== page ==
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									                   American Journal of Pharmaceutical Education 2008; 72 (6) Article 126.

INTERNATIONAL PHARMACY EDUCATION SUPPLEMENT
Introduction to the International Pharmacy Education Supplement
David W. Fielding,a Gayle A. Brazeau,b and Kishor M. Wasana
a
    Faculty of Pharmaceutical Sciences, The University of British Columbia, Vancouver
b
    School of Pharmacy and Pharmaceutical Sciences, University at Buffalo



     As we enter the second decade of the 21st century,             demic pharmacists. The other contributors to this theme
pharmacy educators worldwide continue to face a number              issue expressed similar concerns.
of pressing issues that threaten the quality of pharmacy                 Differences in how pharmacy students are educated
education at a time when there are limited resources to             were identified. Sosabowski and colleagues4 note that in
address these challenges. While pharmacists have unprec-            order to practice pharmacy in the United Kingdom, a 4-
edented opportunities to expand their roles and responsi-           year master’s degree in pharmacy (MPharm) program,
bilities, this unfortunately is a time when there is a global       followed by a 1-year pre-registration placement must be
shortage of qualified pharmacist to provide patient care.           completed. The authors’ explain that under the Bologna
     This theme issue on international pharmacy educa-              agreement for educational equivalence across Europe, the
tion was developed to provide greater insight into the              MPharm degree is classified as an ‘‘undergraduate mas-
issues, concerns, and challenges facing the world phar-             ter’s program’’ requiring lower qualifications than the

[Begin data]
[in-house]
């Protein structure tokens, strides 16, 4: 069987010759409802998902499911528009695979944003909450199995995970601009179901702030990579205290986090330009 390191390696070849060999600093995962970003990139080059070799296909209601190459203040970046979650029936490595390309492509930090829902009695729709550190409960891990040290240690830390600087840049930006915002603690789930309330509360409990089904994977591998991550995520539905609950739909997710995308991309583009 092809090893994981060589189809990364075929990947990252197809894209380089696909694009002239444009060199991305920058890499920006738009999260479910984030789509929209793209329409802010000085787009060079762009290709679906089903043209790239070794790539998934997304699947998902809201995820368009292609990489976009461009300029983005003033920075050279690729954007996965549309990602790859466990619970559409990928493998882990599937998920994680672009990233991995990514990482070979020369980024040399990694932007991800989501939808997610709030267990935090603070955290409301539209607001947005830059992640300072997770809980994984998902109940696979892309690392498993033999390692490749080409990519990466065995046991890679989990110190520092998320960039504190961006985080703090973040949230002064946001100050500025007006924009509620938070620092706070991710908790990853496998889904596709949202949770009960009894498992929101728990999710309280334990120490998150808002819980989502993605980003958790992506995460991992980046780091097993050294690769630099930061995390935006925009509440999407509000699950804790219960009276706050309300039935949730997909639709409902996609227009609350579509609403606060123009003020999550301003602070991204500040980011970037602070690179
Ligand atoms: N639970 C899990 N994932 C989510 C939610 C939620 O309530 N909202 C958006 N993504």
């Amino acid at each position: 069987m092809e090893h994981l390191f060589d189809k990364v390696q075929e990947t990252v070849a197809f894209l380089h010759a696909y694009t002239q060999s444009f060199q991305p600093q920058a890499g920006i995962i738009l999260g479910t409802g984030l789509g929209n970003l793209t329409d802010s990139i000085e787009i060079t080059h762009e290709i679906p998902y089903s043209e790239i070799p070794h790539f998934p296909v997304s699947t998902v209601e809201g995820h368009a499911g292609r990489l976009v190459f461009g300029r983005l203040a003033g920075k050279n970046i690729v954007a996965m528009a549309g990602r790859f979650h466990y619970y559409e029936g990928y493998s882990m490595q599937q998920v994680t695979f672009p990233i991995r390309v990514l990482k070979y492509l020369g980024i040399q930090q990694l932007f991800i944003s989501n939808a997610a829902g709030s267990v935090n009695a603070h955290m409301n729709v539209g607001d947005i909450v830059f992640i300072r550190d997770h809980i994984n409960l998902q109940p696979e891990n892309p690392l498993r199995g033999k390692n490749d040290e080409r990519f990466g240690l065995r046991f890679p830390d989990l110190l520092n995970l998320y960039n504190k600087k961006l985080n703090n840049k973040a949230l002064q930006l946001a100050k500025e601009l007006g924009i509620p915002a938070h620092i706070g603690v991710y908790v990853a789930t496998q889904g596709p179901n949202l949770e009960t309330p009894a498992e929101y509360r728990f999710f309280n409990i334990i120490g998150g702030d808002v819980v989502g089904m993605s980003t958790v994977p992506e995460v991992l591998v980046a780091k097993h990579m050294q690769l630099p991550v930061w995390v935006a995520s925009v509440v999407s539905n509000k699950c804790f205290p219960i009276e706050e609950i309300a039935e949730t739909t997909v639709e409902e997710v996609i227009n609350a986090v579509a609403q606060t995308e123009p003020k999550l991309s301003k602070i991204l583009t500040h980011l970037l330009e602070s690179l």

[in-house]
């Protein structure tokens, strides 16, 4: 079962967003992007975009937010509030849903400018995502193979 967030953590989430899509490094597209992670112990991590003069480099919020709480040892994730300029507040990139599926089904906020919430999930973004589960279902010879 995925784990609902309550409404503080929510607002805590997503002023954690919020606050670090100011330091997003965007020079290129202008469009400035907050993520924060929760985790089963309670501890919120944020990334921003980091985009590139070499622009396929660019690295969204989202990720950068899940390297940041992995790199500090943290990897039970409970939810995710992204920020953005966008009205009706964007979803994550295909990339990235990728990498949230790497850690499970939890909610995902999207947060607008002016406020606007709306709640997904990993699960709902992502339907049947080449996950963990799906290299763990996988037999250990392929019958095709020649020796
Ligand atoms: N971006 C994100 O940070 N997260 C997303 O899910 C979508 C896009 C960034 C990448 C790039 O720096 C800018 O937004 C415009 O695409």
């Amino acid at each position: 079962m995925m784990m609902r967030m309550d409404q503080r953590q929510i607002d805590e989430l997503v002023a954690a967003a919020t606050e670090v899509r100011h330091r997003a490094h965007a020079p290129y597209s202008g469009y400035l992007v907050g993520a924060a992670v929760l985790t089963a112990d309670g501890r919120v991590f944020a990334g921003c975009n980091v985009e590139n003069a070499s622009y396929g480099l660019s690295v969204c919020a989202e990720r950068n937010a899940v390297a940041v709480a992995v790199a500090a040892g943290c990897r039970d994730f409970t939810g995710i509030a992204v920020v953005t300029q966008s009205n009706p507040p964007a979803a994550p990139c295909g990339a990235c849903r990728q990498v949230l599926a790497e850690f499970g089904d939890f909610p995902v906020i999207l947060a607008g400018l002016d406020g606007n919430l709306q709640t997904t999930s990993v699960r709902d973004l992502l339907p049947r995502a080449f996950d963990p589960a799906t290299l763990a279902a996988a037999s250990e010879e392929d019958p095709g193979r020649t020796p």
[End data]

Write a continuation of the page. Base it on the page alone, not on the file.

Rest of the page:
macy education and practice community and how coun-                 traditional master of science (MSc) degree. Recent devel-
tries are addressing them. Representatives from the                 opments in the United Kingdom have led to a shift to an
International Pharmaceutical Federation (FIP) Phar-                 integrated 5-year MPharm program. As well, Kheir et al7
macy Education Taskforce (Anderson et al1), Canada                  note that although the curricula of the 5-year baccalaure-
(Austin and Ensom2), China (Yang et al3), Great Britain             ate degree programs generally resemble most western
(Sosabowski et al4), Australia (Marriott et al5), France            accredited programs, the clinical training experiences re-
(Bourdon and Brion6), and the Middle East (Kheir                    quired for graduation among the 13 Middle Eastern
et al7) were asked to comment on aspects of their phar-             schools reviewed was quite variable. Some programs
macy educational system and practice (Table 1). To our              did not have a structured practical experience as a require-
surprise, similar concerns and challenges were expressed            ment for graduation, while others had experiential train-
by all of the authors who were involved in pharmacy                 ing requirements that ranged from 10 to 36 weeks. In
education and practice. Perhaps of greatest concern was             China, Ryan and colleagues note that, presently, the em-
the reoccurring theme of too few pharmacists and inade-             phasis in practice is beginning to shift to clinical phar-
quate means to train greater numbers (Anderson et al).              macy. With this change, additional degree offerings are
With the new demands on pharmacists, educators are                  being developed to meet the growing demand for clinica
								
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